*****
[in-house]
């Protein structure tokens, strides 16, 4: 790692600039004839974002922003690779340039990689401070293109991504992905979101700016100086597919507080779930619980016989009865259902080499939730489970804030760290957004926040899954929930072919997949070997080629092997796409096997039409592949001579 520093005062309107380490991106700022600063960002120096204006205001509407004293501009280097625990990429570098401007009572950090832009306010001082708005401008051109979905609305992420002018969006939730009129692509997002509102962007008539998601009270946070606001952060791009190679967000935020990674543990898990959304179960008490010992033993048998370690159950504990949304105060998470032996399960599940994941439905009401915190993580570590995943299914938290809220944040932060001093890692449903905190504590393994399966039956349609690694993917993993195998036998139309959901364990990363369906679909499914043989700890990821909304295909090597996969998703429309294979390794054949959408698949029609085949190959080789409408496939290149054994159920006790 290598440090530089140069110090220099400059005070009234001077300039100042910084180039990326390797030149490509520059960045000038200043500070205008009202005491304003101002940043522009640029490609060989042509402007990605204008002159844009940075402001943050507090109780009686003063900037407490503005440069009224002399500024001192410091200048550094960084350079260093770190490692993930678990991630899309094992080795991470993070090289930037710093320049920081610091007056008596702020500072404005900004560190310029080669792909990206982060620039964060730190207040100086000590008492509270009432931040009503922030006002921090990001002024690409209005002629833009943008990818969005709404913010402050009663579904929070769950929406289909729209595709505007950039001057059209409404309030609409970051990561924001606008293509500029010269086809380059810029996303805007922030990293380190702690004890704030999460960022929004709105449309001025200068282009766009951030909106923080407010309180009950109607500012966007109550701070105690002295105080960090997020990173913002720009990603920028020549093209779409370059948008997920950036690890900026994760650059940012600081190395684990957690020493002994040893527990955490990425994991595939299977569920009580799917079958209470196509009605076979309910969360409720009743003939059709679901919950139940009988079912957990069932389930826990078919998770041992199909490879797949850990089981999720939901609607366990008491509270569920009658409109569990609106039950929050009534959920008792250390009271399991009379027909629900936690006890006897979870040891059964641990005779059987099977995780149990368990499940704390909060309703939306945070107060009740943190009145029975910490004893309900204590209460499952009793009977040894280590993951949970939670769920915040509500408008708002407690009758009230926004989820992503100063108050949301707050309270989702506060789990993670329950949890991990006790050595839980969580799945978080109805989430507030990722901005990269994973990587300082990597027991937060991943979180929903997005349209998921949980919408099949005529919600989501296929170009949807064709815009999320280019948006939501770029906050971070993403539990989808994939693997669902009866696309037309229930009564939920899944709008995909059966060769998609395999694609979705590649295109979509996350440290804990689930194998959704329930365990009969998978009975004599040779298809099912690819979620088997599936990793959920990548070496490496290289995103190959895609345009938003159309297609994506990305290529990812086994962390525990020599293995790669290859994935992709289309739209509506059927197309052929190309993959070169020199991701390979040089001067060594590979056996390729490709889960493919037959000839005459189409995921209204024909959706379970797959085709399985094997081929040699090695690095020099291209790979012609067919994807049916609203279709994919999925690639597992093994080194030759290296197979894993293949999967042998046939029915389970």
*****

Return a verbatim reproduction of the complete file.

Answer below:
[in-house]
């Protein structure tokens, strides 16, 4: 790692600039004839974002922003690779340039990689401070293109991504992905979101700016100086597919507080779930619980016989009865259902080499939730489970804030760290957004926040899954929930072919997949070997080629092997796409096997039409592949001579 520093005062309107380490991106700022600063960002120096204006205001509407004293501009280097625990990429570098401007009572950090832009306010001082708005401008051109979905609305992420002018969006939730009129692509997002509102962007008539998601009270946070606001952060791009190679967000935020990674543990898990959304179960008490010992033993048998370690159950504990949304105060998470032996399960599940994941439905009401915190993580570590995943299914938290809220944040932060001093890692449903905190504590393994399966039956349609690694993917993993195998036998139309959901364990990363369906679909499914043989700890990821909304295909090597996969998703429309294979390794054949959408698949029609085949190959080789409408496939290149054994159920006790 290598440090530089140069110090220099400059005070009234001077300039100042910084180039990326390797030149490509520059960045000038200043500070205008009202005491304003101002940043522009640029490609060989042509402007990605204008002159844009940075402001943050507090109780009686003063900037407490503005440069009224002399500024001192410091200048550094960084350079260093770190490692993930678990991630899309094992080795991470993070090289930037710093320049920081610091007056008596702020500072404005900004560190310029080669792909990206982060620039964060730190207040100086000590008492509270009432931040009503922030006002921090990001002024690409209005002629833009943008990818969005709404913010402050009663579904929070769950929406289909729209595709505007950039001057059209409404309030609409970051990561924001606008293509500029010269086809380059810029996303805007922030990293380190702690004890704030999460960022929004709105449309001025200068282009766009951030909106923080407010309180009950109607500012966007109550701070105690002295105080960090997020990173913002720009990603920028020549093209779409370059948008997920950036690890900026994760650059940012600081190395684990957690020493002994040893527990955490990425994991595939299977569920009580799917079958209470196509009605076979309910969360409720009743003939059709679901919950139940009988079912957990069932389930826990078919998770041992199909490879797949850990089981999720939901609607366990008491509270569920009658409109569990609106039950929050009534959920008792250390009271399991009379027909629900936690006890006897979870040891059964641990005779059987099977995780149990368990499940704390909060309703939306945070107060009740943190009145029975910490004893309900204590209460499952009793009977040894280590993951949970939670769920915040509500408008708002407690009758009230926004989820992503100063108050949301707050309270989702506060789990993670329950949890991990006790050595839980969580799945978080109805989430507030990722901005990269994973990587300082990597027991937060991943979180929903997005349209998921949980919408099949005529919600989501296929170009949807064709815009999320280019948006939501770029906050971070993403539990989808994939693997669902009866696309037309229930009564939920899944709008995909059966060769998609395999694609979705590649295109979509996350440290804990689930194998959704329930365990009969998978009975004599040779298809099912690819979620088997599936990793959920990548070496490496290289995103190959895609345009938003159309297609994506990305290529990812086994962390525990020599293995790669290859994935992709289309739209509506059927197309052929190309993959070169020199991701390979040089001067060594590979056996390729490709889960493919037959000839005459189409995921209204024909959706379970797959085709399985094997081929040699090695690095020099291209790979012609067919994807049916609203279709994919999925690639597992093994080194030759290296197979894993293949999967042998046939029915389970």